Estudios de Lingüística Aplicada


Google Translate search strategies used by learners of Spanish L3: A complex lexico-morpho-syntactic weave of trial and error


Estrategias de búsqueda en el traductor de Google usadas por estudiantes de español L3: una compleja trama léxico-morfo-sintáctica de prueba y error

Kent Fredholm

Karlstad University (Sweden), Department for Pedagogical Studies Uppsala University (Sweden), Department for Modern Languages

Recepción del artículo: 1 de abril de 2020

Aceptación: 23 de junio de 2020

doi: 10.22201/enallt.01852647p.2021.72.926


This article presents a study on Google Translate search strategies among 16 Swedish senior high school students (age 17–18) engaging in writing tasks during their sixth year studying Spanish L3. The students wrote on laptops with Internet access and were allowed to use Google Translate to search for Spanish words. Analyses of approximately 43 hours of screen recordings covering the writing of 57 essays reveal a complex weave of Google Translate search strategies performed in Swedish, English, and Spanish. The strategies combine lexical and morphosyntactic searches, ranging from single words to longer sequences of words. The searches were frequently characterised by trial-and-error-based approaches that comprised numerous control translations of already known words. The observations also reveal search behaviors interpreted as lack of trust among the students in the search results and in their own language skills.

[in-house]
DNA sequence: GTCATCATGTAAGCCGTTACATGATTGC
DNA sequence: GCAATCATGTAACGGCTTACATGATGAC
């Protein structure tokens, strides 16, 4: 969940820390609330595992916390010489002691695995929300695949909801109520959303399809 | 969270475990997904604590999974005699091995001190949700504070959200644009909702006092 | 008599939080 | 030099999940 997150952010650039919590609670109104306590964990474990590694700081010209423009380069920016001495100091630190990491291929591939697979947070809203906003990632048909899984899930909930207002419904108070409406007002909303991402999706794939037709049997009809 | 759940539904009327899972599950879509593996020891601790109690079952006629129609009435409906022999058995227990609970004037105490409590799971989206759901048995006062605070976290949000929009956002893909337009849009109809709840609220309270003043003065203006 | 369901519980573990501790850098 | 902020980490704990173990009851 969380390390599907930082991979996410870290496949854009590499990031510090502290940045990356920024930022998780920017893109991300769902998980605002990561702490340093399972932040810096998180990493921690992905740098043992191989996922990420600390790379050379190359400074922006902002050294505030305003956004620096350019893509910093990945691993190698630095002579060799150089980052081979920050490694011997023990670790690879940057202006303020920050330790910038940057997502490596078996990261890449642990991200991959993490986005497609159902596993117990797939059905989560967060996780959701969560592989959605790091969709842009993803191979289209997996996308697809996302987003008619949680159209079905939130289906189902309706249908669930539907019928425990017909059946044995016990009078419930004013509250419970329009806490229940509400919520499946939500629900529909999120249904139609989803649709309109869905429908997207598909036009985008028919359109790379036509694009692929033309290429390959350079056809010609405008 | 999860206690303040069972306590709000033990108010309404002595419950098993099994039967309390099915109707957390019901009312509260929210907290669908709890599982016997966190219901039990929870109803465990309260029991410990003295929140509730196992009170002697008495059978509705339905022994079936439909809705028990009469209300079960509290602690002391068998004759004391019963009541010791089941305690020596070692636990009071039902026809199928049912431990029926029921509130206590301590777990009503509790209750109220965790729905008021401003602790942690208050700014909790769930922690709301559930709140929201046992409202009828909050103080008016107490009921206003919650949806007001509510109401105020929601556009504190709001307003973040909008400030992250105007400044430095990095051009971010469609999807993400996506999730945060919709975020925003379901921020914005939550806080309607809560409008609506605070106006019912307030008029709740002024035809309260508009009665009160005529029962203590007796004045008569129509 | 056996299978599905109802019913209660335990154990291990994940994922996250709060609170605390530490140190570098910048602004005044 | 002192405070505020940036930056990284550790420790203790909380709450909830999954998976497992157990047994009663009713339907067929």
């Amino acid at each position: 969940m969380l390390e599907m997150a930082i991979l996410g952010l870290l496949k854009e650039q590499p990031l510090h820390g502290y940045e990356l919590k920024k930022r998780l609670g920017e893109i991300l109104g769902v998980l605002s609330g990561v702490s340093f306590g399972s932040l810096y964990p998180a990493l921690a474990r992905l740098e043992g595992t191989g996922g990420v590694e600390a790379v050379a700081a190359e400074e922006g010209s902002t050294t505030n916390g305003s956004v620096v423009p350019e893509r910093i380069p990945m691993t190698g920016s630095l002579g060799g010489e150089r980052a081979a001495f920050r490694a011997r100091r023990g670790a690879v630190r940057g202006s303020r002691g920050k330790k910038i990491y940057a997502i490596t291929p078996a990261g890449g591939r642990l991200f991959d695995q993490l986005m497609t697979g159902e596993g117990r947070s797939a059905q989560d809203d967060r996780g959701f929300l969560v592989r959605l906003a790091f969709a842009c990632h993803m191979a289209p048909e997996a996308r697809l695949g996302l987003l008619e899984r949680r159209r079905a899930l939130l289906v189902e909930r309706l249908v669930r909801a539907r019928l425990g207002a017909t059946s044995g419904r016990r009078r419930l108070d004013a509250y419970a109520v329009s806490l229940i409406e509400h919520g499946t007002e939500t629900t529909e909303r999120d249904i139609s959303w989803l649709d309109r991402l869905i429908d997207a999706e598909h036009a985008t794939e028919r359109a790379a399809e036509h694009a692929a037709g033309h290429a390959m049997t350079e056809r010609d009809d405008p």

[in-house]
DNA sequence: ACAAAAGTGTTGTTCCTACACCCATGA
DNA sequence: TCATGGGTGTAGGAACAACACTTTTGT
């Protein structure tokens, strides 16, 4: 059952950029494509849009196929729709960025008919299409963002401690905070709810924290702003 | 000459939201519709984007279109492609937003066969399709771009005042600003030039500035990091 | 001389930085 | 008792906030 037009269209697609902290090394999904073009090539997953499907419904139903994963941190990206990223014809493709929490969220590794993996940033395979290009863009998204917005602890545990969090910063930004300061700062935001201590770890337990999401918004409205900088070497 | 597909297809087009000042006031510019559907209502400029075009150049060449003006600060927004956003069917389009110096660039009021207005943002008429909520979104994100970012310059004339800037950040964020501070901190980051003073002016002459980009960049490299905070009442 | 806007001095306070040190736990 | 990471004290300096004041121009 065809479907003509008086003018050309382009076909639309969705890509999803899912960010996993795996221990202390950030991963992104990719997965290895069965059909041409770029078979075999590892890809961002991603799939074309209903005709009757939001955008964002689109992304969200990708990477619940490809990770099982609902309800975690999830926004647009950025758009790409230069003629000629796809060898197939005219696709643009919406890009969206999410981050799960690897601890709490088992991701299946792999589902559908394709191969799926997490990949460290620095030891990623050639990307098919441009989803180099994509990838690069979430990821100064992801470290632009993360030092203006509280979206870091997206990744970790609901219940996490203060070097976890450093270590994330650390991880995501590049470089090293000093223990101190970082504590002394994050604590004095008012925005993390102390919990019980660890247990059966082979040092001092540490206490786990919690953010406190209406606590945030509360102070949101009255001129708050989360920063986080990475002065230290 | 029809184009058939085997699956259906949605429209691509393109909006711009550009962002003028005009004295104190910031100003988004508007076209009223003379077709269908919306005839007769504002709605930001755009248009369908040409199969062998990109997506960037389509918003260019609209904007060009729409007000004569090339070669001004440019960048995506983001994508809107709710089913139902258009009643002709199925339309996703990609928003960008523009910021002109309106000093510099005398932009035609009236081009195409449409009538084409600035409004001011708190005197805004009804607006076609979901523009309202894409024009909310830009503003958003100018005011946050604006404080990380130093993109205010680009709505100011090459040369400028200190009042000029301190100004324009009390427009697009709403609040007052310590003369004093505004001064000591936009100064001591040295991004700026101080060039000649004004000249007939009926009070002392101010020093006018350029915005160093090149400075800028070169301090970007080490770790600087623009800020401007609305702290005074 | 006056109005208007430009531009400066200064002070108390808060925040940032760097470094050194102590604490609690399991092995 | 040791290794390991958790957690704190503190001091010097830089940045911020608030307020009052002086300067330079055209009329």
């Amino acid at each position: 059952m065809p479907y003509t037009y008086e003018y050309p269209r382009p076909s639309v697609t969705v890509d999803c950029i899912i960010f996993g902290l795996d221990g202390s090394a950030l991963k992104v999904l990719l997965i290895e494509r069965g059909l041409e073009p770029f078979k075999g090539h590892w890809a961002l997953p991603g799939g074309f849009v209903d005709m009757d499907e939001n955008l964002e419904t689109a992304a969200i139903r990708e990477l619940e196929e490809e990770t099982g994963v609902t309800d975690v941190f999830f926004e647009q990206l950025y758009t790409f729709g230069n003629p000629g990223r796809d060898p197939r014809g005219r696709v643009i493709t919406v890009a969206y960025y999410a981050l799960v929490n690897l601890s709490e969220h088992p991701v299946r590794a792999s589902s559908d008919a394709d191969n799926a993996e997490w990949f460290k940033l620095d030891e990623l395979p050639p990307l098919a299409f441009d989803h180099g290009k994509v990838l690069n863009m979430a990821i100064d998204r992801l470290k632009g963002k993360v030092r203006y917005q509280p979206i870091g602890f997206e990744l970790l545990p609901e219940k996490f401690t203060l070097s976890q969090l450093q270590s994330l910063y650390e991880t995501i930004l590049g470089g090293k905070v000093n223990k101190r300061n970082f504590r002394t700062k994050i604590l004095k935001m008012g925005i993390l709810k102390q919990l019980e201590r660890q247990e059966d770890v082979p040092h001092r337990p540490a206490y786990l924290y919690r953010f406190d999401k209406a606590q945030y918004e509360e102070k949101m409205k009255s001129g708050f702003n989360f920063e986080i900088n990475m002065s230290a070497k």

Keywords: Free online machine translation; Spanish as a foreign language; foreign language learning; foreign language writing; computer-assisted language learning


Este artículo presenta un estudio sobre las estrategias de búsqueda en el traductor de Google empleadas por un grupo de 16 estudiantes suecos del bachillerato (17 a 18 años de edad) en ejercicios de redacción realizados durante su sexto año de estudios de español L3. Los estudiantes utilizaron ordenadores portátiles con acceso a internet y podían usar el traductor de Google para buscar palabras en español. El análisis de aproximadamente 43 horas de grabación de las pantallas durante la escritura de 57 ensayos reveló una compleja trama de estrategias de búsqueda en sueco, inglés y español. Las estrategias incluyeron búsquedas léxicas y morfosintácticas, desde palabras sueltas hasta secuencias más largas. Las búsquedas frecuentemente se caracterizaron por seguir métodos de prueba y error que incluían numerosas traducciones de control de palabras que los estudiantes ya conocían. Las observaciones evidenciaron también ciertos comportamientos en la búsqueda que pueden interpretarse como falta de confianza de los estudiantes en los resultados de su búsqueda así como en su propio conocimiento de la lengua.

Palabras clave: traducción automática; español como lengua extranjera; aprendizaje de lenguas extranjeras; escritura en lenguas extranjeras; enseñanza de lenguas asistida por computadora

1. Introduction